Tag Archives: Randall Jarrell

Fishes (Iliad Book XXI)

In Book XVII of the Iliad, Zeus pitied the immortal horses, Xanthus and Balius, as they wept for the slain Patroclus: “For in sooth there is naught, I ween, more miserable than man among all things that breathe and move upon earth.”

Stylized image of a shark on the door of a truck parked nose to nose with a taxi; foliage beyond
Monday morning, April 17, 2023
Sarıyer, Istanbul
Kefeliköy / Δικαία Πέτρα
(There exist a map and memoir of this settlement)

Continue reading

Poetry and Mathematics

This reviews some reading and thinking of recent weeks, pertaining more or less to the title subjects, of which it may be worth noting that

  • poetry is from ποιέω “make”;
  • mathematics is from μανθάνω “learn.”

Summary added August 23, 2020: Mathematics may bring out such emotions as poetry does; but in the ideal, a work of mathematics is correct or not, in a sense that everybody will agree on. Here I review work of

  1. Lisa Morrow, writing in Meanjin as an immigrant to Istanbul, like me;
  2. Wendell Berry, in “The Peace of Wild Things,” which things “do not tax their lives with forethought / of grief,” and include the stars;
  3. Randall Jarrell, in The Animal Family;
  4. Mary Midgley, in Evolution as a Religion, on how we see animals;
  5. James Beall, astronomer, poet of the stars, tutor at my college;
  6. Edith Södergran, in “God,” as translated by Nicholas Lawrence in Cordite;
  7. Lukas Moodysson, in Fucking Åmål, where Agnes’s father notices that his daughter is reading Edith Södergran;
  8. Thomas J.J. Altizer, in The Gospel of Christian Atheism, a book that I kept from my father’s collection;
  9. Özge Samancı, in Dare to Disappoint, where the character to be disappointed is the father of the artist, and where Özlem (the artist’s friend and mine) praises the poetry of mathematics;
  10. Fiona Hile, writing, quâ editor of an issue of Cordite featuring poetry of mathematics, about the set theory of Maryanthe Malliaris and Saharon Shelah;
  11. Anupama Pilbrow, a poet writing in Meanjin about studying mathematics;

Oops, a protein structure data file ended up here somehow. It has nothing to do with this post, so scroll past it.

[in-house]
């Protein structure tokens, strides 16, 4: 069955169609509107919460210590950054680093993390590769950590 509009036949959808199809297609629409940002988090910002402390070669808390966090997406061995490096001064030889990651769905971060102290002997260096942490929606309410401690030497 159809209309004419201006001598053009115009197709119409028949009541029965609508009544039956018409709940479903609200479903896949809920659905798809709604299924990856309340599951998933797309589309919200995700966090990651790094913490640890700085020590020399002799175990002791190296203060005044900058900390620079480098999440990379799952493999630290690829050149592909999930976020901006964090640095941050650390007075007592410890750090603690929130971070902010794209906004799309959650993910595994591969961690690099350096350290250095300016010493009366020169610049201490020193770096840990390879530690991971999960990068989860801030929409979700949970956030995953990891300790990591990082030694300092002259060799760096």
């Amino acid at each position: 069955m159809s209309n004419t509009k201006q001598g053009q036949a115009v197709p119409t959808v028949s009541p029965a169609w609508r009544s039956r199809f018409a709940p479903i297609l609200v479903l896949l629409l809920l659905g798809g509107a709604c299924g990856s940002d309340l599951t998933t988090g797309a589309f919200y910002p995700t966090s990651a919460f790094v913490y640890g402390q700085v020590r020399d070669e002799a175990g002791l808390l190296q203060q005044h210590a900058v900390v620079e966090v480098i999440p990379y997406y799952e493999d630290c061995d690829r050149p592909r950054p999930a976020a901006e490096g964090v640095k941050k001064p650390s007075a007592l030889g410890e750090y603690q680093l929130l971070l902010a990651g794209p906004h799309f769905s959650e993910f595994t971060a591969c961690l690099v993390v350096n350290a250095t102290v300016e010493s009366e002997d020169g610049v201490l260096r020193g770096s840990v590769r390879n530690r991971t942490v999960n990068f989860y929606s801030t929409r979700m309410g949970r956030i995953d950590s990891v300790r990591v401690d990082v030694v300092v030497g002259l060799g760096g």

12. Robert Pirsig, about students who ask their teacher, “Is this what you want?”
  13. R. G. Collingwood, who in Speculum Mentis analyzes Art, Religion, Science, History, and Philosophy as modes of existence;
  14. Michael Oakeshott, supposedly influenced by Collingwood, but also considered a forefather of “postmodern conservatism,” and analyzing existence into different modes from Collingwood’s, the latter according to the article in the Stanford Encyclopedia of Philosophy by Terry Nardin, who reports, “to insist on the primacy of any single mode is not only boorish but barbaric”;
  15. Allan Bloom, who suggests, in The Closing of the American Mind, that for Ronald Reagan, for the Soviet Union to be “the evil empire” and to “have different values” from the United States is the same thing;
  16. Galen Strawson, who seems to belie the possibility of different modes of being by saying, “we know exactly what consciousness is,” and also, “The nature of physical stuff is mysterious except insofar as consciousness is itself a form of physical stuff,” when (according to me) consciousness is simply not physical, not in the sense of being studied by physics.

A Twitter friend living here in Istanbul announced (on June 16) her pleasure in having a memoir published in Meanjin.

Meanjin cover, Winter 2020: a bird crushed by a stone heart

Continue reading